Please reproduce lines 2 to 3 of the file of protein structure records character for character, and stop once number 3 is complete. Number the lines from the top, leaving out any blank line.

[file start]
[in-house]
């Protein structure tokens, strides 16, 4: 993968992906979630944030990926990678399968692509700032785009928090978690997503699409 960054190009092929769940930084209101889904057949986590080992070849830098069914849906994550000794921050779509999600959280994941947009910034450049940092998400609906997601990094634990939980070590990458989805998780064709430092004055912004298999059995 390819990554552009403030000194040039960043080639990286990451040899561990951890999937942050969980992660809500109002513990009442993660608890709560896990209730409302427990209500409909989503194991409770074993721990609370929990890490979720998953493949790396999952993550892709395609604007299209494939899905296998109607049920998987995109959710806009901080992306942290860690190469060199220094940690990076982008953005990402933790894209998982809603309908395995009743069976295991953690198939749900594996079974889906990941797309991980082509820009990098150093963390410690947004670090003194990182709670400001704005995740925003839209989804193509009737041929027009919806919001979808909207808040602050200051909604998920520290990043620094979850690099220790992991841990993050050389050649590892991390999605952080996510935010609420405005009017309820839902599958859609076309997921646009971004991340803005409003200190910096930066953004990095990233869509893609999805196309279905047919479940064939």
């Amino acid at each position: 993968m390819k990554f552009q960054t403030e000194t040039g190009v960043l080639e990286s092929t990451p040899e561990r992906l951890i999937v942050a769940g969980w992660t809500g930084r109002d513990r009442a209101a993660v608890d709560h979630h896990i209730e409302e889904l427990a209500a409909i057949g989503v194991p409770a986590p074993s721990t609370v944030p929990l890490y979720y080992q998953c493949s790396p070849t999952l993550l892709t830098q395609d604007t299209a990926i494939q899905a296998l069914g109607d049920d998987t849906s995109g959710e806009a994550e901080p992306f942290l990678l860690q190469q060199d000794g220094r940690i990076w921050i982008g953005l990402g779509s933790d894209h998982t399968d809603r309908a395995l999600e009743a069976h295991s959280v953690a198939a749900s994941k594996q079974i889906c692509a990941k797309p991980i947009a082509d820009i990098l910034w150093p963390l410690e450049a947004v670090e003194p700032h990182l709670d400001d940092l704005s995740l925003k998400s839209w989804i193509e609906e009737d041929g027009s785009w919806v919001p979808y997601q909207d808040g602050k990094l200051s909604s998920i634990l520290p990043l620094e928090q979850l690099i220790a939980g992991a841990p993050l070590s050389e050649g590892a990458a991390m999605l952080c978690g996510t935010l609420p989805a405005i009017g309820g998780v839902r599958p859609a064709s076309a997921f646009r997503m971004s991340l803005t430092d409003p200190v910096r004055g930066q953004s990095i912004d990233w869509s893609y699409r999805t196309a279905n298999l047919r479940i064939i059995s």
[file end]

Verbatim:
């Protein structure tokens, strides 16, 4: 993968992906979630944030990926990678399968692509700032785009928090978690997503699409 960054190009092929769940930084209101889904057949986590080992070849830098069914849906994550000794921050779509999600959280994941947009910034450049940092998400609906997601990094634990939980070590990458989805998780064709430092004055912004298999059995 390819990554552009403030000194040039960043080639990286990451040899561990951890999937942050969980992660809500109002513990009442993660608890709560896990209730409302427990209500409909989503194991409770074993721990609370929990890490979720998953493949790396999952993550892709395609604007299209494939899905296998109607049920998987995109959710806009901080992306942290860690190469060199220094940690990076982008953005990402933790894209998982809603309908395995009743069976295991953690198939749900594996079974889906990941797309991980082509820009990098150093963390410690947004670090003194990182709670400001704005995740925003839209989804193509009737041929027009919806919001979808909207808040602050200051909604998920520290990043620094979850690099220790992991841990993050050389050649590892991390999605952080996510935010609420405005009017309820839902599958859609076309997921646009971004991340803005409003200190910096930066953004990095990233869509893609999805196309279905047919479940064939």
């Amino acid at each position: 993968m390819k990554f552009q960054t403030e000194t040039g190009v960043l080639e990286s092929t990451p040899e561990r992906l951890i999937v942050a769940g969980w992660t809500g930084r109002d513990r009442a209101a993660v608890d709560h979630h896990i209730e409302e889904l427990a209500a409909i057949g989503v194991p409770a986590p074993s721990t609370v944030p929990l890490y979720y080992q998953c493949s790396p070849t999952l993550l892709t830098q395609d604007t299209a990926i494939q899905a296998l069914g109607d049920d998987t849906s995109g959710e806009a994550e901080p992306f942290l990678l860690q190469q060199d000794g220094r940690i990076w921050i982008g953005l990402g779509s933790d894209h998982t399968d809603r309908a395995l999600e009743a069976h295991s959280v953690a198939a749900s994941k594996q079974i889906c692509a990941k797309p991980i947009a082509d820009i990098l910034w150093p963390l410690e450049a947004v670090e003194p700032h990182l709670d400001d940092l704005s995740l925003k998400s839209w989804i193509e609906e009737d041929g027009s785009w919806v919001p979808y997601q909207d808040g602050k990094l200051s909604s998920i634990l520290p990043l620094e928090q979850l690099i220790a939980g992991a841990p993050l070590s050389e050649g590892a990458a991390m999605l952080c978690g996510t935010l609420p989805a405005i009017g309820g998780v839902r599958p859609a064709s076309a997921f646009r997503m971004s991340l803005t430092d409003p200190v910096r004055g930066q953004s990095i912004d990233w869509s893609y699409r999805t196309a279905n298999l047919r479940i064939i059995s």